I've recently run into some strange behavior while testing some custom Django managers. While, I can't list all of the exact code (it's not open source), I'll try to list some simple examples that illustrate the problem so (hopefully), this post will be helpful for others.
To get started, assume I have the following Model and Manager:
class DefaultThingManager(models.Manager): def things(): # A custom method that retrieves some set of DefaultThing # objects. This doesn't override any Manager methods. class DefaultThing(Model): # Some fields. objects = DefaultThingManager()
I've also got some other Manager and Model. Note that this model inherits from
DefaultThingManager (there's some other behavior we want from that class).
class OtherThingManager(DefaultThingManager): def things(): # Overridden to work with the OtherThing class. class OtherThing(Model): # Some fields. objects = OtherThingManager()
So, that's really the gist of the models and managers. The managers don't really do anything unusual, but I wanted to write unit tests for them, so I created a test case that looks something like this:
# defined in tests/defaultthingmanager.py class TestDefaultThingManager(TestCase): def setUp(self): # This is my attempt to Fake a Model. class M(Model): objects = DefaultThingManager() self.M = M self.assertIsInstance(self.M.objects, DefaultThingManager) def test_things(self): # Heavily uses Mock to test stuff... eg, to test that the method # filtered something correctly, I do stuff like this: _f = self.M.objects.filter self.M.objects.filter = Mock() self.M.objects.things() self.M.objects.filter.assert_has_calls([ # check for stuff here... ]) self.M.objects.filter = _f
Now, to test the
OtherThingManager, I created a similar test case
# defined in tests/otherthingmanager.py class TestOtherThingManager(TestCase): def setUp(self): class M(Model): objects = OtherThingManager() self.M = M self.assertIsInstance(self.M.objects, OtherThingManager) def test_things(self): # Similar to above
This is where things get a little confusing. While writing these test cases, I'd run tests restricting them to the test case or the individual test, like so:
python manage.py test myapp.TestOtherThingManager
python manage.py test myapp.TestOtherThingManager.test_things
Doing this, all worked as expected. However, when I ran the full test suite
for an app, my
TestOtherThingManager case would start failing. For some
reason, the fake class's manager was an instance of
====================================================================== ERROR: test_things (myapp.tests.otherthingmanager.TestOtherThingManager) ---------------------------------------------------------------------- Traceback (most recent call last): File "/Users/brad/django/myproject/myapp/tests/managers/otherthingmanager.py", line 25, in setUp self.assertIsInstance(self.M.objects, OtherThingManager) AssertionError: <myapp.models.DefaultThingManager object at 0x10ae80ed0> is not an instance of <class 'myapp.models.OtherThingManager'>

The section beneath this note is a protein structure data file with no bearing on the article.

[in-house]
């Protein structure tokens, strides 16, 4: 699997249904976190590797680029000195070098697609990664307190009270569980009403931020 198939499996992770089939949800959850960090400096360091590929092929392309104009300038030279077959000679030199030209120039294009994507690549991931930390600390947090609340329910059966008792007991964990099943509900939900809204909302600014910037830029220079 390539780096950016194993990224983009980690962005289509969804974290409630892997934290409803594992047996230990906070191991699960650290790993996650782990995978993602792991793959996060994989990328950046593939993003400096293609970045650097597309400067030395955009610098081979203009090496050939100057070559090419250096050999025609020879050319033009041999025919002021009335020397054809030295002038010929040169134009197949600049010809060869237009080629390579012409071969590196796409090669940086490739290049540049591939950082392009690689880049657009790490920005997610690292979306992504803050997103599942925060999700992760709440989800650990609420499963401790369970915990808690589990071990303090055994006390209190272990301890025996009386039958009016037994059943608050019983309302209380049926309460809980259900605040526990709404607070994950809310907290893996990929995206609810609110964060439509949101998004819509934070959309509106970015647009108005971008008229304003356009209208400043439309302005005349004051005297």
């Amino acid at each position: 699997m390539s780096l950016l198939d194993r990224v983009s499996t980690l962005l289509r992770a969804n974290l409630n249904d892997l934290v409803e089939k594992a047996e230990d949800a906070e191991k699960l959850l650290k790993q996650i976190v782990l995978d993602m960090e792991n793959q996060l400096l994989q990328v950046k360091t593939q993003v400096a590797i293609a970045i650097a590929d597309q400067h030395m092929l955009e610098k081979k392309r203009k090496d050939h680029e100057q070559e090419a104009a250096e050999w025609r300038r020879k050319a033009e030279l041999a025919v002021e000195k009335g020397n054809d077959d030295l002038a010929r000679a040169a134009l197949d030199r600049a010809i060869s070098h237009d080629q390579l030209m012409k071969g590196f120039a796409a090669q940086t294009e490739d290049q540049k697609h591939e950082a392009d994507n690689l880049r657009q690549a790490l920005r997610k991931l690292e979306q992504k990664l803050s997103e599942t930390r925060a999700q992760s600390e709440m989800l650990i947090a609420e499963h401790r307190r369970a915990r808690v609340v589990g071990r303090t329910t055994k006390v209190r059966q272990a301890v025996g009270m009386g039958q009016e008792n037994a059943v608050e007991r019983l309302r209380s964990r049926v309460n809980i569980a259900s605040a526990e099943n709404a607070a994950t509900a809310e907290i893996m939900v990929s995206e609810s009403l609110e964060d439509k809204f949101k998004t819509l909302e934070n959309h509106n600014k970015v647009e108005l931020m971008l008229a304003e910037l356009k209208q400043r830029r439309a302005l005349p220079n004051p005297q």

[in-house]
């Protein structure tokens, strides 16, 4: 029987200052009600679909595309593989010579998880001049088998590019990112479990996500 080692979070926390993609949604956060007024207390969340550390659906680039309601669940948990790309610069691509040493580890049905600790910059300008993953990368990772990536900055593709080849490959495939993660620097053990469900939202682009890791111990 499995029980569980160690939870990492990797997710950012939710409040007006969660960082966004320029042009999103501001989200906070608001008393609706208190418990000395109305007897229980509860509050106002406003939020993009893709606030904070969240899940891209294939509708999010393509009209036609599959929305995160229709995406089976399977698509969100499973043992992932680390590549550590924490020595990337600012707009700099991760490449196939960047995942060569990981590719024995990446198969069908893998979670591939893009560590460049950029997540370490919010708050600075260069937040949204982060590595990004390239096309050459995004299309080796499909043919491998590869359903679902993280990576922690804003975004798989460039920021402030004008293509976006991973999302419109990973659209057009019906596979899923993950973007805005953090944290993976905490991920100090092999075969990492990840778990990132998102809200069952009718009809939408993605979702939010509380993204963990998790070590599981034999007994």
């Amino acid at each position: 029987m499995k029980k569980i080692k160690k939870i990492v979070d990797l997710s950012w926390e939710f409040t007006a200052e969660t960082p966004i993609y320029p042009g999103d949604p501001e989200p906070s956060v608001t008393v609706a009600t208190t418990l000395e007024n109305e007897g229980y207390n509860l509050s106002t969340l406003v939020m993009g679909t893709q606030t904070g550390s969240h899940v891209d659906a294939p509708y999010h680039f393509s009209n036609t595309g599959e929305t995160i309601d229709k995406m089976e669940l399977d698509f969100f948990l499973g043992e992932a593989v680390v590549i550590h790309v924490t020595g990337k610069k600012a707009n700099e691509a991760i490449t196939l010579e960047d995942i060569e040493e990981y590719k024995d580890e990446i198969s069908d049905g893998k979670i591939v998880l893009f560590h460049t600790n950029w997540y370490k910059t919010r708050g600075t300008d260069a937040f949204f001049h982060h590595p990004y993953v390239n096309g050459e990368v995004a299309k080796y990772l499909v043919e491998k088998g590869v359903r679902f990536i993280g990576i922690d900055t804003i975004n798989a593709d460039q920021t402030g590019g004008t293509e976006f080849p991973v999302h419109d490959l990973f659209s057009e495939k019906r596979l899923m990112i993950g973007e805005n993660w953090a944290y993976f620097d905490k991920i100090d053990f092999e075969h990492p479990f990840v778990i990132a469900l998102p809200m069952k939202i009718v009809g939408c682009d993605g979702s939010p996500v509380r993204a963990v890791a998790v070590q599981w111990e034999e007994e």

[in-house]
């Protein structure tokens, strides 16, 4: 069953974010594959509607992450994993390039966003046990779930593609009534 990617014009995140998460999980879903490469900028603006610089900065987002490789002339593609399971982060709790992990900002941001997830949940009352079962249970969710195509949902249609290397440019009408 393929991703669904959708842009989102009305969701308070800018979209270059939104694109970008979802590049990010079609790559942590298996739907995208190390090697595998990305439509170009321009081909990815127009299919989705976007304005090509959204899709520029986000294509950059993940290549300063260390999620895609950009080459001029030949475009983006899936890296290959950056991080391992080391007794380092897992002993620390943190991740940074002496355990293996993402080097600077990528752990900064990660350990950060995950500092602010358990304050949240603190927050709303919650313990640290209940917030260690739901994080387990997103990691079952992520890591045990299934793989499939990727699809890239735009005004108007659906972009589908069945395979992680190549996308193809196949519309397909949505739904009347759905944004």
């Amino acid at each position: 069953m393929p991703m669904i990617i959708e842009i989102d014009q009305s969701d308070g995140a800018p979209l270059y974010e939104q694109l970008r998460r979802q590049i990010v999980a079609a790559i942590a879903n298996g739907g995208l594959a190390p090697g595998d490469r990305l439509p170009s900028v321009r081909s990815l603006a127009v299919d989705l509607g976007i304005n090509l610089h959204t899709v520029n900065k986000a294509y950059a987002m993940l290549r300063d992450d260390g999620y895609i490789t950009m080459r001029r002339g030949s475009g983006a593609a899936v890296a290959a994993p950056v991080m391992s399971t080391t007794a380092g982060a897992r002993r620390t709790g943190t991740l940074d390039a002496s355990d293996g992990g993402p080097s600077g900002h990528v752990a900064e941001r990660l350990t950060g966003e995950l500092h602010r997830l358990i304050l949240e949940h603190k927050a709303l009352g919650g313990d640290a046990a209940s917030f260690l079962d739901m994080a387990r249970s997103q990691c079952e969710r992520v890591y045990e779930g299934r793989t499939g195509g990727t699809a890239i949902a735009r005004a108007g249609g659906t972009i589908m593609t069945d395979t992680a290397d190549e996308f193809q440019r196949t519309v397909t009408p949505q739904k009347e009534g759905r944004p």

Now this really made me scratch my head (as well as mutter a few choice words under my breath). I still don't know why this happened, but here's how I fixed it.
Remember that fake Model class in
setUp? It's now named something different
in each TestCase.
# tests/otherthingmanager.py class TestOtherThingManager(TestCase): def setUp(self): class O(Model): # O for "Other" instead of "M" for Model objects = OtherThingManager() self.O = O self.assertIsInstance(self.O.objects, OtherThingManager)
Now that the fake Model class has a unique name, all tests pass when run individually or during a full test suite.
Unfortunately, I don't know whether or not I should blame Mock (it does magic things at the module, level, right?) or if there's something going on behind the scenes with Django's test suite that I don't understand. I'm happy my tests run (100% coverage!), but I've still got a fairly significant uneasy feeling about all of this.
I'm certain that my method of faking a Model class in
setUp is probably
the real culprit, here, and I'd love to have someone enlighten me!
Thanks for reading this far!
UPDATE: There's absolutely no reason why you can't just instantiate an ModelManager by itself. For example:
# tests/otherthingmanager.py class TestOtherThingManager(TestCase): def setUp(self): self.objects = OtherThingManager() # This doesn't have to be attached to a Model self.assertIsInstance(self.objects, OtherThingManager)
Lesson learned? Unless you absolutely need a model, don't make things harder than they need to be!comments powered by Disqus